THERE is no official designation in the Irish Constitution for First Lady, or for that matter First Gentleman – in the case of Mr Robinson and Dr McAleese. You become President of Ireland, and that’s it.
If you’re married, or have a partner, then your significant other is free to accompany you to Áras an Uachtaráin, the official residence in the Phoenix Park – but they have no constitutional role.
Thus the position of the President’s other half is pretty much what you make of it yourself. To date, most of Ireland’s presidential spouses have decided not to make too much of it, opting for a low profile.
So far, there have been seven presidential partners – just one president has arrived at the Áras single. Douglas Hyde’s wife Lucy died shortly before he took on the role as first ever President of Ireland in 1938.
The spouses of subsequent presidents have, so far, mostly chosen to keep out of the spotlight. Sinéad de Valera was a prolific author of children’s books; Cearbhall Ó Dálaigh’s wife Máirín was an Irish scholar and Maeve Hillery a doctor – but they kept out of the public eye.
It was Erskine Childers’ wife Rita who, to date, has had the highest profile. She enjoyed great popular support and came within a whisker of becoming president herself after her London-born husband died of a heart attack in 1974.
Of the last two spouses, Senator McAleese really only came to the notice of the public after he was nominated to the Seanad by Taoiseach Enda Kenny in 2011, while Nick Robinson largely steered clear of politics.
He is best known as a cartoonist, historian and solicitor, and remains active in the community helping to establish bodies such as the Irish Architectural Archive, the Birr Scientific and Heritage Foundation and the Irish Landmark Trust.
The current presidential partner is Sabina Coyne, and it’s probably fair to say that there has never been a candidate for that role as willing, enthusiastic and resourceful as she is.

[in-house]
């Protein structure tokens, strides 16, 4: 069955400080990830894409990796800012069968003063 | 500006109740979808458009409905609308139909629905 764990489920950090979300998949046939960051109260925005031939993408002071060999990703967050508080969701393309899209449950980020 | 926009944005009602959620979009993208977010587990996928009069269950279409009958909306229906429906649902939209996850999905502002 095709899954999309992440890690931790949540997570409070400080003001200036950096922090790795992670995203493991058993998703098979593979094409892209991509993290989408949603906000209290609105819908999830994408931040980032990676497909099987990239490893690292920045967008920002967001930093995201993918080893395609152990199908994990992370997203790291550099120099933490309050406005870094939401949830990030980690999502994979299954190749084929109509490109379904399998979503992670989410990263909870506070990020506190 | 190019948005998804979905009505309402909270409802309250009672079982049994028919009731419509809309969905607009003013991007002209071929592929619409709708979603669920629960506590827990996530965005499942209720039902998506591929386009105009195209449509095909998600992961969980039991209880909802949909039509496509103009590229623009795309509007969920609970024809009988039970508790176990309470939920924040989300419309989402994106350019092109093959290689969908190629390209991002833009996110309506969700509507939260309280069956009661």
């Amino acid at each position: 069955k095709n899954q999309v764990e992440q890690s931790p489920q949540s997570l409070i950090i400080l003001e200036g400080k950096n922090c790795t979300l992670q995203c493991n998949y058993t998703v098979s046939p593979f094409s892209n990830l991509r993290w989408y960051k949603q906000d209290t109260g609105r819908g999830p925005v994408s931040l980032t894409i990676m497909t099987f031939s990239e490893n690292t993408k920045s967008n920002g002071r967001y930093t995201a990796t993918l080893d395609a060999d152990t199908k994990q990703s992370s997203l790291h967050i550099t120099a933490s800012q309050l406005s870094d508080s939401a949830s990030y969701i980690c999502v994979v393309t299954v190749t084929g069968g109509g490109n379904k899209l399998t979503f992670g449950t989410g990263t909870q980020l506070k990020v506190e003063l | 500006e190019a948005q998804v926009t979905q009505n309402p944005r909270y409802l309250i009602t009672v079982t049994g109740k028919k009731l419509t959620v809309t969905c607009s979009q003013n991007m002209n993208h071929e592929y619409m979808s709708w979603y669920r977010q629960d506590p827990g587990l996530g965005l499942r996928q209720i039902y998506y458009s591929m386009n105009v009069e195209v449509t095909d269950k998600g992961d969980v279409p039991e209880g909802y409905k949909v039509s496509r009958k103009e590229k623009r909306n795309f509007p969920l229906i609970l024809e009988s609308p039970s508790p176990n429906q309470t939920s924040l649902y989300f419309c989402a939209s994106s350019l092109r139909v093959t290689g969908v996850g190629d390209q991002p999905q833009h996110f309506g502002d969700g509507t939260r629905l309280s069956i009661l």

“If it happens [that Michael D is elected] it would be the greatest joy of our lives – for him to be able to serve and for me to be by his side,” she said during the presidential campaign.
Sabina was born in Cloonraine in Co Mayo. Both she and Michael D, her then husband-to-be, grew up on west of Ireland farms.
At 18, Sabina moved to Dublin to work in the office of the Land Commission. She began to study acting, being mentored by Deirdre O’Connell, an Irish-American actress and folk singer who had trained at the Actor’s Studio in New York.
Sabina was later bridesmaid at Deirdre’s wedding to singer Luke Kelly of the Dubliners.
Subsequently, with Deirdre, she became one of the founder members of the Focus Theatre where she worked with the likes of Mary Elizabeth Burke Kennedy, Joan Bergin and many others.
As an actress, she appeared in Insurrection (1966) an RTÉ production about the Easter Rising, broadcast on the 50th anniversary of the rebellion. Her latest role, some 48 years later, also had great political significance.
At the Larkin Hedge School 2013’s ‘Solidarity Gathering’ in Liberty Hall Theatre, Dublin, to commemorate the Dublin lock-out of 1913, Sabina performed readings from the works of Maud Gonne, Countess Markievicz – and also recited an extract from Louis Bennett’s The Irish Citizen.